Tuesday, February 06, 2018

The Joy of the Impossible

Over at The Disoriented Ranger, Jens is talking about maps. I don’t want to get too deep into those articles yet because there’s a Part 3 coming and I want to be sure I understand what’s being said before I weigh in.

But there was a link to this terrible article at Tor about how Tolkien’s maps of Middle Earth are “wrong.”

Tectonic plates don’t tend to collide at neat right angles, let alone in some configuration as to create a nearly perfect box of mountains in the middle of a continent. I’ve heard the reasoning before that suggests Sauron has made those mountains somehow, and I suppose right angles are a metaphor for the evil march of progress, but I don’t recall that being in the books I read. And ultimately, this feels a lot like defending the cake in the song MacArthur Park as a metaphor—okay fine, maybe it’s a metaphor…but it’s a silly metaphor that makes my geologist heart cry tears of hematite.

I imagine most geologists who read Tolkien can get over themselves enough to understand that the geography of Middle Earth has jack-all to do with geology. Or did they have fits when Sauroman stoked a mountain to anger? Or when a river was coerced into swelling its banks? Or the fact that rivers have daughters who sing and dance and marry men in yellow boots?

Even if you stick your fingers in your ears and go “LA-LA-LA!!!” whenever the War of Wrath is mentioned (like Alex Acks apparently does), there’s more than enough going on in just Fellowship to let you know that Middle Earth (like Narnia) is an animist world where geographical features are not just anthropomorphized but have actual spirits, personalities, and can take action in the world around them. Even individual trees can turn evil and carnivorous and devour unwary passers-by!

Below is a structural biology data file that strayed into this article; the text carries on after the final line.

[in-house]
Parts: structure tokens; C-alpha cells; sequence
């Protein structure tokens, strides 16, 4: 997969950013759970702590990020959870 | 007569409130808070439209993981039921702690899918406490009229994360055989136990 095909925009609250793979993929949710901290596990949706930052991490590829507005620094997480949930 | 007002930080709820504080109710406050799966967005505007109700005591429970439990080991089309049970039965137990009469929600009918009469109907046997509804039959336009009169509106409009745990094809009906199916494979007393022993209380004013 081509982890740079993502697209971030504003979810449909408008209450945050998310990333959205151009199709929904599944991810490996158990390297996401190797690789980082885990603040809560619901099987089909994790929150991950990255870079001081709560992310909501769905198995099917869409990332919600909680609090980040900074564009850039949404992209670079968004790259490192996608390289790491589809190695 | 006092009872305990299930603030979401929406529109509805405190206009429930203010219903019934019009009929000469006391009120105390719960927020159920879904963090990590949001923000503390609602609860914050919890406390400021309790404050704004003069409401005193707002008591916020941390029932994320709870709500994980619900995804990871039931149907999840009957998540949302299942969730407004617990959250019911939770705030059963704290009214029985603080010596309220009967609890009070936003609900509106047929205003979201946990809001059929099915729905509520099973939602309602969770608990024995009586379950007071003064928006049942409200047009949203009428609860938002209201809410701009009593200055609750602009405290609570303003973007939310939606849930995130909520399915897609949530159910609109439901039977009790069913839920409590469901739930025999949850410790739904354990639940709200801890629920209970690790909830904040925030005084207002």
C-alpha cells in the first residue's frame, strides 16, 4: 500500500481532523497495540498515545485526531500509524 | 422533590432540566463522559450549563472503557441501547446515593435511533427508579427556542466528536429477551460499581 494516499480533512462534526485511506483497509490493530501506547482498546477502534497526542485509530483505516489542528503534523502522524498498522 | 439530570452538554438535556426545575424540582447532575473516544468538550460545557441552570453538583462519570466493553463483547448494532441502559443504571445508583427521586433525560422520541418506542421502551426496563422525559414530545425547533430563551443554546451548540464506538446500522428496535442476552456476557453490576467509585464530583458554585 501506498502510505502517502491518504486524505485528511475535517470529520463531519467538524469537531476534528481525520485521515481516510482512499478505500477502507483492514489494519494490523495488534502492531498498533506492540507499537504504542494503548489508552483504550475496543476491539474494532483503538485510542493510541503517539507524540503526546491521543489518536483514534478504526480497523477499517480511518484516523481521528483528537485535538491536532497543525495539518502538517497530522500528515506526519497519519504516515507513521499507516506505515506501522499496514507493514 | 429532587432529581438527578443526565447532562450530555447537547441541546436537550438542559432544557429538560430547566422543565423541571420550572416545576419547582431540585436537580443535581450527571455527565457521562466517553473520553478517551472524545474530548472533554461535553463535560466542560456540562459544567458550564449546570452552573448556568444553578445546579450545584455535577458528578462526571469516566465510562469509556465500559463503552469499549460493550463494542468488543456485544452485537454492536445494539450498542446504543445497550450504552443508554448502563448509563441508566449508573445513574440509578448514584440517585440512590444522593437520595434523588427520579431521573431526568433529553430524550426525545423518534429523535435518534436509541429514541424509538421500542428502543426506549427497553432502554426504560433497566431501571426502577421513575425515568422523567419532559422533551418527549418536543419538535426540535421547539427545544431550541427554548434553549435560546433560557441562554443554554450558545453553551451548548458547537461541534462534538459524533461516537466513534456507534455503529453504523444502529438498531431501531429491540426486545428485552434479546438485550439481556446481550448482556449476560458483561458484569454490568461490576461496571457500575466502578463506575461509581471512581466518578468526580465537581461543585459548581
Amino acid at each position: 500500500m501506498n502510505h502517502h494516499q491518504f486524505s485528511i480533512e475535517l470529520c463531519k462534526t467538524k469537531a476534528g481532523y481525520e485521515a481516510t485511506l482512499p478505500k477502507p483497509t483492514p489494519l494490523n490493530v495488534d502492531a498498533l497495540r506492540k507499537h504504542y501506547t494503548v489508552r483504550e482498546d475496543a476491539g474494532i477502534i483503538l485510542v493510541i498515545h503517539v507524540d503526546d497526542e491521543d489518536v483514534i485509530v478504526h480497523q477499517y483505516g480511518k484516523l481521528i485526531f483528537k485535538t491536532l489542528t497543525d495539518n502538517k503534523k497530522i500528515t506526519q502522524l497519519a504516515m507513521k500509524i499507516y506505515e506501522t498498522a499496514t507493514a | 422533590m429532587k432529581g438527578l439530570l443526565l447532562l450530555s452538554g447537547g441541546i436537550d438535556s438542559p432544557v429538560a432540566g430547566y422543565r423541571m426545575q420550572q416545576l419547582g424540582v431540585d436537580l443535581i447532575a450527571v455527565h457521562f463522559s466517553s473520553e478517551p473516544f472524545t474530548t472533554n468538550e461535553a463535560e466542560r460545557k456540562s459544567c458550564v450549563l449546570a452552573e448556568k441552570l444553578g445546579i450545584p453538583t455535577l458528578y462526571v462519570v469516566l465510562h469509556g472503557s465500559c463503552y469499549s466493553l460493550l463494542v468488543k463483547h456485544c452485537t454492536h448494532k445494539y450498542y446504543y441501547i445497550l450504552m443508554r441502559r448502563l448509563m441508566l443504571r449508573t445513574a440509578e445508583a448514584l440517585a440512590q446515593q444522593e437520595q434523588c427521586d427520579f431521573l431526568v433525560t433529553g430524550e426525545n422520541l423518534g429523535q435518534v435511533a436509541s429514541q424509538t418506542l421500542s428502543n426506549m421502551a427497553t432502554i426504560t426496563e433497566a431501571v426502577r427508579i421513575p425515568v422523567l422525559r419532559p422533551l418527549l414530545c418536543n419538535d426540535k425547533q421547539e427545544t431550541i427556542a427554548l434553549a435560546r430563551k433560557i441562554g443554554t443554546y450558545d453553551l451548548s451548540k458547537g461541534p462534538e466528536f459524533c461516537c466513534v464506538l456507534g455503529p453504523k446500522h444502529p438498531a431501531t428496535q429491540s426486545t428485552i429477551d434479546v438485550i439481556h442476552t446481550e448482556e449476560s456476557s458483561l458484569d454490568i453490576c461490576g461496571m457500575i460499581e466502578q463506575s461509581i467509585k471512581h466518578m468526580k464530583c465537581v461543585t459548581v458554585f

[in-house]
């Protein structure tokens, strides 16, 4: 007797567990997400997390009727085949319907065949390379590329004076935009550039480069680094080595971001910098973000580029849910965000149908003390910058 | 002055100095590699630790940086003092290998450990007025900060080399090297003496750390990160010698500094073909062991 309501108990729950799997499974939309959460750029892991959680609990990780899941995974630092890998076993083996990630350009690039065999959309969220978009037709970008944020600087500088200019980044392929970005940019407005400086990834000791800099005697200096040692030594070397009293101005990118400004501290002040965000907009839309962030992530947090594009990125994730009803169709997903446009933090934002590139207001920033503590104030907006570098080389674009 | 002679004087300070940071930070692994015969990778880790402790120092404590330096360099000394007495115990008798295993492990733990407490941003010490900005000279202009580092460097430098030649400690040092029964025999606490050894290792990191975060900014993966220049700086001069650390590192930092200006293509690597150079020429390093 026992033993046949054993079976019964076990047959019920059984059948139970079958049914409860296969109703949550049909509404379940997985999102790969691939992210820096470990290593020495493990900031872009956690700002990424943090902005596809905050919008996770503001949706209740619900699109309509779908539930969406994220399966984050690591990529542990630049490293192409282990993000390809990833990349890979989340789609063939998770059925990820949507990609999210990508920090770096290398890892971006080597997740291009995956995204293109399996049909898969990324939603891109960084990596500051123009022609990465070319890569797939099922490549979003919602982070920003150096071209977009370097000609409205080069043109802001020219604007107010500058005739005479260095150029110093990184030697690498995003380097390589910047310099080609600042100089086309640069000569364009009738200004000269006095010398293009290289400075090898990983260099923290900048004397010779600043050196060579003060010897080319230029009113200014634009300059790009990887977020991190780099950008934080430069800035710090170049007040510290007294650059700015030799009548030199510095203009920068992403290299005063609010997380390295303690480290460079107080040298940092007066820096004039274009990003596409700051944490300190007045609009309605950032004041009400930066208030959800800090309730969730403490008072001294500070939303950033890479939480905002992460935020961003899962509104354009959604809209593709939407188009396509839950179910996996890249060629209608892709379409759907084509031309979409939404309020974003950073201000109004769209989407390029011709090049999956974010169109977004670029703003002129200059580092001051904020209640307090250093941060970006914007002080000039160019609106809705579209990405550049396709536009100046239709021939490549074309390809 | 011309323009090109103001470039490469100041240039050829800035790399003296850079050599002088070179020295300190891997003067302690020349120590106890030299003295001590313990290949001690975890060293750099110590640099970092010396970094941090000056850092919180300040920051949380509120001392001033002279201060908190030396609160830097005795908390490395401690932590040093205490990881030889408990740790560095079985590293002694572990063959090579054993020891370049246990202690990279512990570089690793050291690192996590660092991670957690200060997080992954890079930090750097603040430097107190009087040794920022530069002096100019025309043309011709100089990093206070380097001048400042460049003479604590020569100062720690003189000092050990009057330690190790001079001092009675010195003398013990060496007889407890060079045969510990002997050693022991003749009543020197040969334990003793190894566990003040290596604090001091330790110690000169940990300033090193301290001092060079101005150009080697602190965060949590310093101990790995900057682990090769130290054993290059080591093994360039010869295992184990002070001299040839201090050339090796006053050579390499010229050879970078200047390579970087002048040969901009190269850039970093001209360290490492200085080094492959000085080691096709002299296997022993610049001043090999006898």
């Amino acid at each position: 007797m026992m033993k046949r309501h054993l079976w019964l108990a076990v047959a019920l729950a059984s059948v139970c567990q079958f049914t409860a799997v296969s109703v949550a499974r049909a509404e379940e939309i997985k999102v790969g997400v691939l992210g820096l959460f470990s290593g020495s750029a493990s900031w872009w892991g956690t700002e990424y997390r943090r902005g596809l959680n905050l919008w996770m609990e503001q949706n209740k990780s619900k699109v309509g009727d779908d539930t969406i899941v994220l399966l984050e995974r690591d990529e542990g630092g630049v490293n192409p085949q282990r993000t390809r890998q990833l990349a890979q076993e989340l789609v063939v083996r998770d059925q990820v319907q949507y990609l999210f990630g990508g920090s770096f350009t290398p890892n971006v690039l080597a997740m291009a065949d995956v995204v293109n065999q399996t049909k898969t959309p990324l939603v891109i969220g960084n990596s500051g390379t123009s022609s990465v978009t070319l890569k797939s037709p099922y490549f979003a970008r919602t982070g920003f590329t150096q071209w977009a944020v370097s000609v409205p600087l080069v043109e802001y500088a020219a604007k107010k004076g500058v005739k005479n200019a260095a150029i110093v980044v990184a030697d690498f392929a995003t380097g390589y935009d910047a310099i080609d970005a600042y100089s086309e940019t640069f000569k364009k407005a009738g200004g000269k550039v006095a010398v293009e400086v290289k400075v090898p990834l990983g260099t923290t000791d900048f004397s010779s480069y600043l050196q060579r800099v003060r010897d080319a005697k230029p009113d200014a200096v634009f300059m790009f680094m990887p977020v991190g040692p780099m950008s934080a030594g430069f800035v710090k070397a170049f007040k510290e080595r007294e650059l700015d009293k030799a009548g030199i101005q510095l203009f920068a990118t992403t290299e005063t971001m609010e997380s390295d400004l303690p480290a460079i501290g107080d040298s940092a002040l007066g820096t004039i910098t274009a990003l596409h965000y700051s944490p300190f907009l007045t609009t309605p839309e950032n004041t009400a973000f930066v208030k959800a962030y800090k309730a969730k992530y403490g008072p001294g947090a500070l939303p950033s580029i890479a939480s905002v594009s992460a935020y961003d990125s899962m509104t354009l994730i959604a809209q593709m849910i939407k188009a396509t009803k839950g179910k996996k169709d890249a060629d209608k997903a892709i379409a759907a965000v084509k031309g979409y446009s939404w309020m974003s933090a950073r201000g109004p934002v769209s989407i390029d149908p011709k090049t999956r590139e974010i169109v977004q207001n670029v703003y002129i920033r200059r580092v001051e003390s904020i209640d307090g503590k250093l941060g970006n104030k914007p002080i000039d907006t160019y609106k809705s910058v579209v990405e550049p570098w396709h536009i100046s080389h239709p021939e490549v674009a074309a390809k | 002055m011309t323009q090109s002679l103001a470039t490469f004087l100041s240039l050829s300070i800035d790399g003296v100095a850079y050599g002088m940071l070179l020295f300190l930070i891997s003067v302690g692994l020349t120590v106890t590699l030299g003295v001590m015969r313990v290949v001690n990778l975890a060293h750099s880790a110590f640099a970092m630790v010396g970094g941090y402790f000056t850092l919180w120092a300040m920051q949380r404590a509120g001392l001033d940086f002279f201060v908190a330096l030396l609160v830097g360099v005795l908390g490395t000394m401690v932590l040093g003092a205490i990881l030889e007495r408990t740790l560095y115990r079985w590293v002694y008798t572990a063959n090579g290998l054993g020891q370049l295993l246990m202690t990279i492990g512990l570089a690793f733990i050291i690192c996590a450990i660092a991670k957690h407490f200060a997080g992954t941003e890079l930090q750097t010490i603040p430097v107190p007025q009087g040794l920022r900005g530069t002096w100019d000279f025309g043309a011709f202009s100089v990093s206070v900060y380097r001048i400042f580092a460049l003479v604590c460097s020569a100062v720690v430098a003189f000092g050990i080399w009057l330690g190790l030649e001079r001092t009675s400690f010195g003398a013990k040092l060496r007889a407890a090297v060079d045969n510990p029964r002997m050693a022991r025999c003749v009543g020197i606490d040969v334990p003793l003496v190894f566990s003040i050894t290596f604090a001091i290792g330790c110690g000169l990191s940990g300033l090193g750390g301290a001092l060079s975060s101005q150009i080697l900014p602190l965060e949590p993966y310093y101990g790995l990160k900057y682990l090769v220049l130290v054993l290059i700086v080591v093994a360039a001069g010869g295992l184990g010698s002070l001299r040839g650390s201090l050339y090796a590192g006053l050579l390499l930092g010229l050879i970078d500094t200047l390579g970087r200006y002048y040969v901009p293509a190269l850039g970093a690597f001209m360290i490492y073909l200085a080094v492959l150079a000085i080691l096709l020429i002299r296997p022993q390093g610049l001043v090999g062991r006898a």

Your first reaction to the right-angle mountains of Middle Earth should not be, “THAT’S WRONG!1!!ELEVEN!!” It should be, “Whoa, we’re not in Kansas anymore. The rules that govern geology like plate tectonics and all that don’t apply here. I wonder what does?” Otherwise, you probably shouldn’t even start reading The Hobbit because you’ll never get past the part with the giant fire-breathing reptile that flies.

Reading fantasy (and most sci-fi that’s not diamond-hard like The Martian) is playing a game with the author. “This place I describe is just like the real world,” the author says, “except…” Everything that comes after the “except” is where the magic happens, the reason we read sci-fi and fantasy rather than mysteries or historical fiction. That’s where the game starts, where the author reveals the rules of the fantastical world to us and then use those rules as a lattice upon which to weave their story in entertaining and surprising ways. The only way to get things “wrong” is to contradict yourself; if you’ve already established that an angry mountain can be lulled back to sleep with lullabies, you need a good reason why this particular angry mountain isn’t lulled back to sleep with lullabies (like Sauroman keeps goading it to anger).

This is why things like magic need rules. We need to understand when the heroes can rely on magic and when they can’t. While you don’t need to explain every crossed-t and dotted-i, you do need to be consistent; if magic could put out a fire at the beginning of your story, you need to explain why it can’t at the end of the story (and a good author will give you that explanation far in advance of introducing the fire that magic can’t put out). And the underlying rules don’t really need to be delved too deeply into. The fairy-tale logic that says vampires are destroyed by sunlight doesn’t really need detailed explanation. But a vampire walking about in broad daylight does.

So when an author (or a DM) gives you something that’s impossible, that’s a sign that Something is Up and Needs Investigating. If you’re the DM in this case, feel free to point out, “Hey, this thing I just described, you’ve never seen anything like it before. In fact, it’s impossible because blah-blah-blah. It shouldn’t be there, but there it is!” so the players can be intrigued by it.